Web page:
Beer: Enjoying a Kwak in Vilnius, Lithuania

Originally designed for drinking and driving a couple centuries ago, the unique glass for a Kwak beer enhances the flavor.

John Scott Lewinskiby John Scott Lewinski

A rip through Lithuania this weekend took me to the 2015 International MINI Meet in the country’s green, quiet lake district (or quiet until the MINIs started tearing through the dirt roads).

I’ll have plenty of additional coverage on 2015 IMM this week, but — before driving my loaned 2015 MINI Countryman out into the countryside – I grabbed some dinner in Old Town Vilnius. Before the dust cleared from that wholesome, comfort food-packed meal, I learned the finer points of drinking a Kwak.

A Pauwel Kwak is an amber ale brewed by Bosteels in Belgium. For an American palette reference, its flavor and body is not unlike a Fat Tire. With its name and exotic labeling, you might think it’s centuries old, but it came into existence in its current form in the 1980s. The brewery bottling it qualifies for some history, though — starting business in 1791.

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A Kwak can be served like any pale or amber ale, but it’s supposed to come in its very distinct hourglass  and wooden handle contraption. In fact, the ale takes its name from that glass design — named for the Napoleonic tavern owner who invented it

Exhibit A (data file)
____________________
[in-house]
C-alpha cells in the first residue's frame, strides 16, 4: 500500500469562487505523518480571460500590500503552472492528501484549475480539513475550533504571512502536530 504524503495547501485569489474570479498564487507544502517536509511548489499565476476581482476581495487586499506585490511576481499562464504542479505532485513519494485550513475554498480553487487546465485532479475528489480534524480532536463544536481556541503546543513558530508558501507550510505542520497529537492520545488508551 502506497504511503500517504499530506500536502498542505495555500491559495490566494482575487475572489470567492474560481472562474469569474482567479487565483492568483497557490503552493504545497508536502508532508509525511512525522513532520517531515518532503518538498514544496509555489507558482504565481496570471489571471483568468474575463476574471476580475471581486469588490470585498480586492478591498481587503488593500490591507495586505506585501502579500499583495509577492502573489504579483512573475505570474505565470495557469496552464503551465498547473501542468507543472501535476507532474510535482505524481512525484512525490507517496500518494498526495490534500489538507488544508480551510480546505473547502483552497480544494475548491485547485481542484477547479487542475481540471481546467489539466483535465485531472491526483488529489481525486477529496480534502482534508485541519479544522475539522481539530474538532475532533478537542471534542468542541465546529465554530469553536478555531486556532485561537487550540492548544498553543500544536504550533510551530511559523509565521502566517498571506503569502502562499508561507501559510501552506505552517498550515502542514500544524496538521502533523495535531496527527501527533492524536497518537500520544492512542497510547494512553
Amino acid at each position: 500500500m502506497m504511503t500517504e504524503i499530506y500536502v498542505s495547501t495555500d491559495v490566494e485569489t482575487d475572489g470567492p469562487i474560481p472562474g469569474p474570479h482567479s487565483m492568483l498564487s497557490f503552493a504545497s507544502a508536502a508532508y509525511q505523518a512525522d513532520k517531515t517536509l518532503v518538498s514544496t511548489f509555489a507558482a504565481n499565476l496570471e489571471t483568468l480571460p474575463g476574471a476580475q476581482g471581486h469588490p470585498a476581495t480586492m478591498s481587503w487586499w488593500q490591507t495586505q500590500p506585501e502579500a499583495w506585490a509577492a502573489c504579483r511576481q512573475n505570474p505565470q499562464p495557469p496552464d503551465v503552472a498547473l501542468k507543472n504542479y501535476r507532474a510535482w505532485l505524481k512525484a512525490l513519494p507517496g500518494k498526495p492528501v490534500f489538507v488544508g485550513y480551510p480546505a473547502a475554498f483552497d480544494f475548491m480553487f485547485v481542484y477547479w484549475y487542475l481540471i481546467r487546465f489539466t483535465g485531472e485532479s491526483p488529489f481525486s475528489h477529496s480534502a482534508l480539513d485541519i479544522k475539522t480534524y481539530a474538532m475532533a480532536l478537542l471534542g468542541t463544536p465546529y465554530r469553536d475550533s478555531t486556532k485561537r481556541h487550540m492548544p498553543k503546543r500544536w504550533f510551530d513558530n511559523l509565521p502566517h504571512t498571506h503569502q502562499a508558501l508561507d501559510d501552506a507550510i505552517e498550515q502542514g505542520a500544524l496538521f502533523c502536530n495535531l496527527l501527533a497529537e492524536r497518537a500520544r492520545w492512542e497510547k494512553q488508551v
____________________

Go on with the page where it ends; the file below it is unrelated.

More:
The story has it that the tavern owner sold beer to passing coachmen riding high on their cabs. The special glass and handle allowed the horse-drawn customers to snag and safely hold the ale while riding along. Essentially, the Kwak glass encouraged drunk driving (or riding, in this case). These days, the carriage rig stays in the bars, taverns and inns.

Kwak enthusiasts say the unusual glass shape employed a little serendipity to enhance the drinking experience. The slim stem opens to a wide mouth, supposedly allowing more aroma to waft from the head. The oxygenation also looks to sweeten and lighten the fruitiness of the ale.

The round bell at the bottom warms slightly as the beer drinker works, focusing and distilling a bit more of the ale’s settled ingredients. Those last few sips offer a fuller taste with a more bitter aftertaste.

The serving history and subsequent tasting notes might be PR spin, but there is no doubt the beer finishes heavier than it starts. If you can find a bar serving Kwak in its original “glass,” you can decide for yourself.